Because of his love for the student body, Richards served in other capacities at the college as well. He was sponsor of the United Student Movement, a student-led governing body, for several years and longtime president of the now-defunct Oakwood College Federal Credit Union. He also served as advisor for various campus clubs and associations, including the Oakwood Chapel Hour (radio program),5 the Ministerial Seminar Club, and the Student Association.6 Richards remained chair of the Theology Department until the 1968–1969 school year. He did, however, remain an active faculty member of the Theology Department, for several years continuing to impact many lives along the way. According to Richards:
I could always express a deep love and appreciate for this institution, because I came here as a student. I have high regard for the teachers and the institution because I left into the ministry, then I was called back. I could never express fullest appreciation. The salaries were small, but the pay was great. That’s been my greatest reward to see the young people come in as freshmen and go out a finished product of Oakwood.7
Richards continued to teach courses well after his formal retirement in 1980. For his extensive years of service to Oakwood, he was granted the distinction of being professor emeritus.8 “No deviation from strict integrity can meet God’s approval” was Richards’ daily motto and creed.9 These words were uttered so often that it became a daily mantra for students and staff campus wide and was even penned in the 1952 edition of The Acorn, which was dedicated to Richards.10 Never unwavering in his service for the Lord, Richards worked untiringly to spread the love of Christ until his death on November 21, 1995, in Owosso, Michigan.
Longtime Oakwood college professor and colleague, E. E. Rogers remembers Richards as a man who possessed a quiet demeanor, remaining conservative in his spiritual views. His faith was unwavering, and his life exemplified the love of Christ to not only his students, but his colleagues as well. Rogers believes that his dignified outlook on the work of the department is what has made it survive today.11 Richards is responsible for teaching thousands of Oakwood students, including many notable Seventh-day Adventist preachers. He garnered the respect, gained the admiration, and was loved by students and fellow faculty and staff. His faithfulness in study gained the confidence of every student he taught, and most will remember him for his extensive knowledge of Scripture and firm adherence to Seventh-day Adventist principles.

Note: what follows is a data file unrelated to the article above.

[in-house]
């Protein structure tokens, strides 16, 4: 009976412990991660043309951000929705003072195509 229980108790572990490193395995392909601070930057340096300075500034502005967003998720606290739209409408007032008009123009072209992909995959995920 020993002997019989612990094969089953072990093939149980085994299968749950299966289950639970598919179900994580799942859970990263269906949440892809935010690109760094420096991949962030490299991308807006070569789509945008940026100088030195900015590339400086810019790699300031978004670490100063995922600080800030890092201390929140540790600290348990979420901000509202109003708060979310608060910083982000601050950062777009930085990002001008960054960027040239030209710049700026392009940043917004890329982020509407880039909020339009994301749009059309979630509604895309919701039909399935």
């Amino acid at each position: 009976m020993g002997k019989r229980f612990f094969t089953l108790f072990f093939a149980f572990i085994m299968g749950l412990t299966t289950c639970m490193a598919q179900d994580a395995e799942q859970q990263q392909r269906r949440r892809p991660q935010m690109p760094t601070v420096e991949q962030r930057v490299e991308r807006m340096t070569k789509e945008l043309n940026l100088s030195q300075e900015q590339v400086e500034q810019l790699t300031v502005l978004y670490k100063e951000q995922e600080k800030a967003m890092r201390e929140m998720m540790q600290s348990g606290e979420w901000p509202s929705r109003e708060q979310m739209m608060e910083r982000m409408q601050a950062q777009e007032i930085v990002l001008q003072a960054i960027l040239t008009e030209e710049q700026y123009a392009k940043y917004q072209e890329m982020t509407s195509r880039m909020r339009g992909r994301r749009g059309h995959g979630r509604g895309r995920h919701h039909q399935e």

Funeral program for Clarence T. Richards. Huntsville, Alabama: Royal Funeral Home, 1995.
Funeral program for Genevieve Alcyone Laurence Richards. Huntsville, Alabama: Royal Funeral Home, 1993.
Lewis, Jannith. “Elder C. T. Richards,” North American Regional Voice, January 1983. Oakwood University Archives.
Oakwood College. The Acorn, 1956. Huntsville, Alabama: Oakwood College Press, 1956. Digital. Oakwood University Library Archives.
Oakwood College. The Acorn, 1952. Huntsville, Alabama: Oakwood College Press, 1952. Digital. Oakwood University Library Archives.
Oakwood College. The Acorn, 1964. Huntsville, Alabama: Oakwood College Press, 1964. Digital. Oakwood University Library Archives.
Unick, Kennith. “Interview With Elder Calvin Moseley and Elder C. T. Richards.” 1976. Oakwood University Archives.
Jannith Lewis, "Elder C. T. Richards," North American Regional Voice, January 1983, Oakwood University Archives.↩
2 Funeral program for Genevieve Alcyone Laurence Richards (Huntsville, Alabama: Royal Funeral Home, 1993).↩
Garland Dulan, interview by author, Huntsville, Alabama, February 14, 2018.↩
Kennith Unick, “Interview With Elder Calvin Moseley and Elder C. T. Richards," 1976, Oakwood University Archives.↩
Oakwood College, The Acorn, 1956 (Huntsville, Alabama: Oakwood College Press, 1956), Digital, Oakwood University Library Archives.↩
Oakwood College, The Acorn, 1964 (Huntsville, Alabama: Oakwood College Press, 1964), Digital, Oakwood University Library Archives.↩
Oakwood College Bulletin, 1984–1986 (Huntsville, Alabama: Oakwood College, 1984).↩
Funeral program for Clarence T. Richards (Huntsville, Alabama: Royal Funeral Home, 1995).↩
Oakwood College, The Acorn, 1952 (Huntsville, Alabama: Oakwood College Press, 1952), Digital, Oakwood University Library Archives.↩
Ernest E. Rogers, interview by author, Huntsville, Alabama, February 14, 2018.↩